UK Radio gets Heart-broken
Today marks another nail in the coffin of UK radio.
It used to be that local radio stations had an identity – they slotted well into their local community, went out-and-about to meet their listeners, and listening was near enough compulsory to many. I grew up in a small town that got its first local radio station back in the early eighties. The station was owned by local businesses, did its bit for the community, and was listened to by a sizable chunk of the town. In fact, Local Radio was what kick-started our two podcasters Carl and Pete into the world of broadcasting back in the 1990s.
Over the years, radio’s had some tough times of late – acquisition by larger radio groups, the decline in listening due to newer form of entertainment (digital telly, iPods and the Net), and, as has been well reported, the uphill waddle that’s been the move to DAB digital radio.
A couple of years ago, there were three big players in the commercial radio business: GWR, the Capital Radio Group, and Chrysalis Radio. In case you didn’t know – as of this year, they’re all one big “happy” family, as they’re now under the ownership of Global Radio.
Global Radio’s Chairman is ex-ITV man Charles Allen (one of the two ITV folk associated with the failed ITV Digital TV service). His reputation is as something of a cost-cutter… slashing headcount and overheads where possible. We’ve already seen a potential 230 forced departures from Global’s radio stations in 2008.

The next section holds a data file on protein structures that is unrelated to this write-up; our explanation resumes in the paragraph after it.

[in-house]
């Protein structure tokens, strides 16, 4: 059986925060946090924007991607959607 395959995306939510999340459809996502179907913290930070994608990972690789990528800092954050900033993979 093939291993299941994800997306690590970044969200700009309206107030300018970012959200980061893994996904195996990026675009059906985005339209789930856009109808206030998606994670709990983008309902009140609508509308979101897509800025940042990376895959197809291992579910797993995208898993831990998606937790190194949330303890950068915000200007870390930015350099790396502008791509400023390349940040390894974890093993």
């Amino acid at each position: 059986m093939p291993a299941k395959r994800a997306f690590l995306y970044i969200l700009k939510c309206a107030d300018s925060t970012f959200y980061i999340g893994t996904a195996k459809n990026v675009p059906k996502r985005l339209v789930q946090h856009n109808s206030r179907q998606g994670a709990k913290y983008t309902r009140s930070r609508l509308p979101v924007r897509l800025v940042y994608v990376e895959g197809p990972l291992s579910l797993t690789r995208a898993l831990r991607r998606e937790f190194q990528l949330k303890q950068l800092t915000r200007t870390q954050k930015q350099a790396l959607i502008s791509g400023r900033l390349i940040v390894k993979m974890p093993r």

With some much of the UK’s local and national commercial radio in the hands of the slash-and-burn Global group, today’s news had reverberated around a shocked industry…
Global are looking to consolidate their stations into seven distinct brands: Galaxy, Heart, Gold, the Hit Music Network, Classic FM, LBC and XFM. This means that 29 local stations are set to lose their long-established identities, and be re-branded.
Names such as Invicta, Fox, 2 Ten FM, Chitern, FM Essex FM, GWR, Hereward and SGR will be swept away and replaced by a Global Heart brand, while other stations will become Galaxy. The stations Beacon, BRMB, Mercia and Wyvern will be sold off. More on the story at Radio Today.
It’s not clear what this will do to the local radio field – there’ll obviously be potential for more centralisation (cost cutting, syndicated networked programmes), with some industry folk speculating that we may even start seeing the majority of local station’s output networked, except for the prime slots such as Breakfast and the evening Drivetime.
It’s not looking good for the future of radio… If it’s going to survive in this multimedia forest we find ourselves in, an investment has to be made either in personality radio (a reason to switch off the telly and use your ears), or back to genuinely local radio, where the presenters can pronounce local village names, and your radio’s not programmed by computer, and down the wire from Bristol…
Still… good news for us podcasters, eh?